Natural gas may also cost a lot more in the future, despite being relatively cheap right now. On balance, the U.S. currently exports more natural gas than it imports. In 2020, about 98% of U.S. total annual natural gas imports were from Canada. Most of this comes through gas pipelines (as gas), with a tiny amount coming by a truck as compressed natural gas (CNG). Only 2% of total U.S. natural gas imports are liquefied natural gas (LNG), with 80% from Trinidad and Tobago.
Finally, natural gas infrastructure leaks methane from start to finish. Methane is a much stronger greenhouse gas than carbon dioxide. As such, cutting down on natural gas for home cooking directly benefits the fight against global warming and climate change.
Given the environmental cost and risk of natural gas pipelines and extraction, and the relative safety of renewables, gas availability and cost may change significantly in the next few decades.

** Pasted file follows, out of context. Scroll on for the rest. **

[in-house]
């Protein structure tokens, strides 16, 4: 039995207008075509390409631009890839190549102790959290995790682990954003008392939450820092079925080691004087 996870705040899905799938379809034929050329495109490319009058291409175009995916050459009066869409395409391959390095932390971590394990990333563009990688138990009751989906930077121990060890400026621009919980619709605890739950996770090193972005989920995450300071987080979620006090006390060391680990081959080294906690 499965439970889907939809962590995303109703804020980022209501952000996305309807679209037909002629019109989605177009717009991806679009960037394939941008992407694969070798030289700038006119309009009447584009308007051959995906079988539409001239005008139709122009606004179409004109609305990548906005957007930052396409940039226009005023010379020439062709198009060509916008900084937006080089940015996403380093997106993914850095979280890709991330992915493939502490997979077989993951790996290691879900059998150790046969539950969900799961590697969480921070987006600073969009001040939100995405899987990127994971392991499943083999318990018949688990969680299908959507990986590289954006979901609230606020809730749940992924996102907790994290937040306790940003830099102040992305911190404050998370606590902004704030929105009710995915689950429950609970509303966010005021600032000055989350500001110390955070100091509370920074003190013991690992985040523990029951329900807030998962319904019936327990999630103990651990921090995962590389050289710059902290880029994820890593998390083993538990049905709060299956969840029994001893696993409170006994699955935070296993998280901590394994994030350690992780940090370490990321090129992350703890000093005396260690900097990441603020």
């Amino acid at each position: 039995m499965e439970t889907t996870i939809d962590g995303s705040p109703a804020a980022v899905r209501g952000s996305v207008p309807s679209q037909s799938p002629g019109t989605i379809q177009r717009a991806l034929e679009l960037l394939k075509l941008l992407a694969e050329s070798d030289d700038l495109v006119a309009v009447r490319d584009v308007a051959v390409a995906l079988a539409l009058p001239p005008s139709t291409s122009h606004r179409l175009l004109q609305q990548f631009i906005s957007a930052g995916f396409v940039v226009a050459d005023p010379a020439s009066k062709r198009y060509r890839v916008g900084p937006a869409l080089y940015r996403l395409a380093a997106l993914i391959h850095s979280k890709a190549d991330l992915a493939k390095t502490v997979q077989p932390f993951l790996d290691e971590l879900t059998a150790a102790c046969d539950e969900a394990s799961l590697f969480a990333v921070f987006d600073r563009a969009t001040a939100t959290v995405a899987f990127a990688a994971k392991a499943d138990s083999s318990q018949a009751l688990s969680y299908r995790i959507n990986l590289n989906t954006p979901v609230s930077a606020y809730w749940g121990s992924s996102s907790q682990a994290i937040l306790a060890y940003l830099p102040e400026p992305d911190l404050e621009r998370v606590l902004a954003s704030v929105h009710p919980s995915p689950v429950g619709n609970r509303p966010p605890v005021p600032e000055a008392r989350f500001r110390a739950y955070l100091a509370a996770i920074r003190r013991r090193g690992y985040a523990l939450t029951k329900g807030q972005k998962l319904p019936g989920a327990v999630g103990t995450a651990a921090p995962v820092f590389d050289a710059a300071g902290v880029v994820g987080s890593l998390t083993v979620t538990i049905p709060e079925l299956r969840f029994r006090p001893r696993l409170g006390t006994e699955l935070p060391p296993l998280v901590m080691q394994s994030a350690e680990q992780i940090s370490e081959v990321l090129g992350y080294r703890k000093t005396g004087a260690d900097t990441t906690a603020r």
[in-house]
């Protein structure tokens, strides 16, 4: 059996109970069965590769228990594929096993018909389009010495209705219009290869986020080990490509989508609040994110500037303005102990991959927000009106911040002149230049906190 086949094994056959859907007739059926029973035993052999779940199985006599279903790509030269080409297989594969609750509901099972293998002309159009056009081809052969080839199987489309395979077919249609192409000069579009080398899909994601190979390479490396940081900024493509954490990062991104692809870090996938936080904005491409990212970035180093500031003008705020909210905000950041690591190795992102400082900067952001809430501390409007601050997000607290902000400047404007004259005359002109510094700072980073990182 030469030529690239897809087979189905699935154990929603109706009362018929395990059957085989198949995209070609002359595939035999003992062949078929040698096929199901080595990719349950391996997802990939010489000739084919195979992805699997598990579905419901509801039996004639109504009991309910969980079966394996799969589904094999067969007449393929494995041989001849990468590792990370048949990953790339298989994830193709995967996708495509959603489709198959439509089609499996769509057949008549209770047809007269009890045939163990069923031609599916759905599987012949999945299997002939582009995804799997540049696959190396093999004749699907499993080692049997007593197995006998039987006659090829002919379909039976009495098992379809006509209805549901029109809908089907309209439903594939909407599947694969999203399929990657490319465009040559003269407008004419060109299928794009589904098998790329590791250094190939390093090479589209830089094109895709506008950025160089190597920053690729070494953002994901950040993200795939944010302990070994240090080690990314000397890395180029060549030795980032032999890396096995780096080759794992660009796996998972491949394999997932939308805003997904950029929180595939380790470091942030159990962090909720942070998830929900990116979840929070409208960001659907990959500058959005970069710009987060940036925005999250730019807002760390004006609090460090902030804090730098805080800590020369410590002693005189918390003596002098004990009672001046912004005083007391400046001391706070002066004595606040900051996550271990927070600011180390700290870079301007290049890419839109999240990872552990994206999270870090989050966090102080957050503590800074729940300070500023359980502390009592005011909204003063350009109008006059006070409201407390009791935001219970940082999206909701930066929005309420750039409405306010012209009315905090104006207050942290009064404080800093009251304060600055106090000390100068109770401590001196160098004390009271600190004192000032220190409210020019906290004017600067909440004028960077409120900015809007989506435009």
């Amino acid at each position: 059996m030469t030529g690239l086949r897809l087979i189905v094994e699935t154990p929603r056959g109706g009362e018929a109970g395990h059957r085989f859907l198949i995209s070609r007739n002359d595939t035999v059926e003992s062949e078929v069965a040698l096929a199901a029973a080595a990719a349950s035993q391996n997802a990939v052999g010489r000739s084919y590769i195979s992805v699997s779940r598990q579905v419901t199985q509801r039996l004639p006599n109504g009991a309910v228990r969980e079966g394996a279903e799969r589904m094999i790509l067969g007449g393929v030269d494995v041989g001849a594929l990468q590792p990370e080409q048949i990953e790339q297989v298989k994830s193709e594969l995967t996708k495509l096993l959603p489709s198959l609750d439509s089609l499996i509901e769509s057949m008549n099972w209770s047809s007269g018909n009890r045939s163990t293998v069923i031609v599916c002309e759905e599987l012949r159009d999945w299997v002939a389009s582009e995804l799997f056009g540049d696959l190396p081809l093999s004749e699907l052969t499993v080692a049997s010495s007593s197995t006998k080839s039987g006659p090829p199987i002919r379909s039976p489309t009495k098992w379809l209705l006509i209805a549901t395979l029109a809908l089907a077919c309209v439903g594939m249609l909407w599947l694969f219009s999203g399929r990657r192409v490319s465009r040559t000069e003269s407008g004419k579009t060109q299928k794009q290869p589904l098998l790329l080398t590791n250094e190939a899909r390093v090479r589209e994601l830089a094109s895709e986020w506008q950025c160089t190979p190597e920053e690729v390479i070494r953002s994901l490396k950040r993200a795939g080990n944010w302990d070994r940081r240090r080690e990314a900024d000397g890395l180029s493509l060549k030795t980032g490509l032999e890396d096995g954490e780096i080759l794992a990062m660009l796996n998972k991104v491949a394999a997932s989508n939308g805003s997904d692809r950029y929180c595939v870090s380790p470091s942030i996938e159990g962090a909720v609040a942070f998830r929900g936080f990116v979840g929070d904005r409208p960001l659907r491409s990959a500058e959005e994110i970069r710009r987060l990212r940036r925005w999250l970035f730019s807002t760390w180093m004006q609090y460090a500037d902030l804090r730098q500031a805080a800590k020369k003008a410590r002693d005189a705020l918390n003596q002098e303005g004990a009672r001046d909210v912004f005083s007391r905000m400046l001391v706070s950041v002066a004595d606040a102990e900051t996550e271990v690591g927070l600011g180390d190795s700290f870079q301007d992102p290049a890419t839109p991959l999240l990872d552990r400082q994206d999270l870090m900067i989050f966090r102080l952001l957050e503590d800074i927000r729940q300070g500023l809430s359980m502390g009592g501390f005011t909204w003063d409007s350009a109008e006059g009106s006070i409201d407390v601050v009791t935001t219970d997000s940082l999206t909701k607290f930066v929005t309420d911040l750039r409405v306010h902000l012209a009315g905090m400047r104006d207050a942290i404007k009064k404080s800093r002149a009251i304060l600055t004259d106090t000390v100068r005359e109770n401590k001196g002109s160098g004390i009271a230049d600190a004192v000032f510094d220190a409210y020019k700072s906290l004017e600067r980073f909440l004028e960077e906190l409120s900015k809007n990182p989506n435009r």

Gas stoves and indoor air quality
Perhaps the biggest downside of gas cooking is its negative impact on indoor air quality. This is exacerbated if, like most, you don’t have an effective exhaust hood over your stove.
Several factors affect how gas stoves impact your indoor air quality. These include household airflow and outdoor levels of nitrogen dioxide (NO2) and carbon monoxide (CO).
Gas stoves emit both NO2 and CO, as well as formaldehyde (HCHO). All of these gases adversely affect health, with the potential to cause serious problems for anyone with asthma, emphysema, or any respiratory illness or health issue.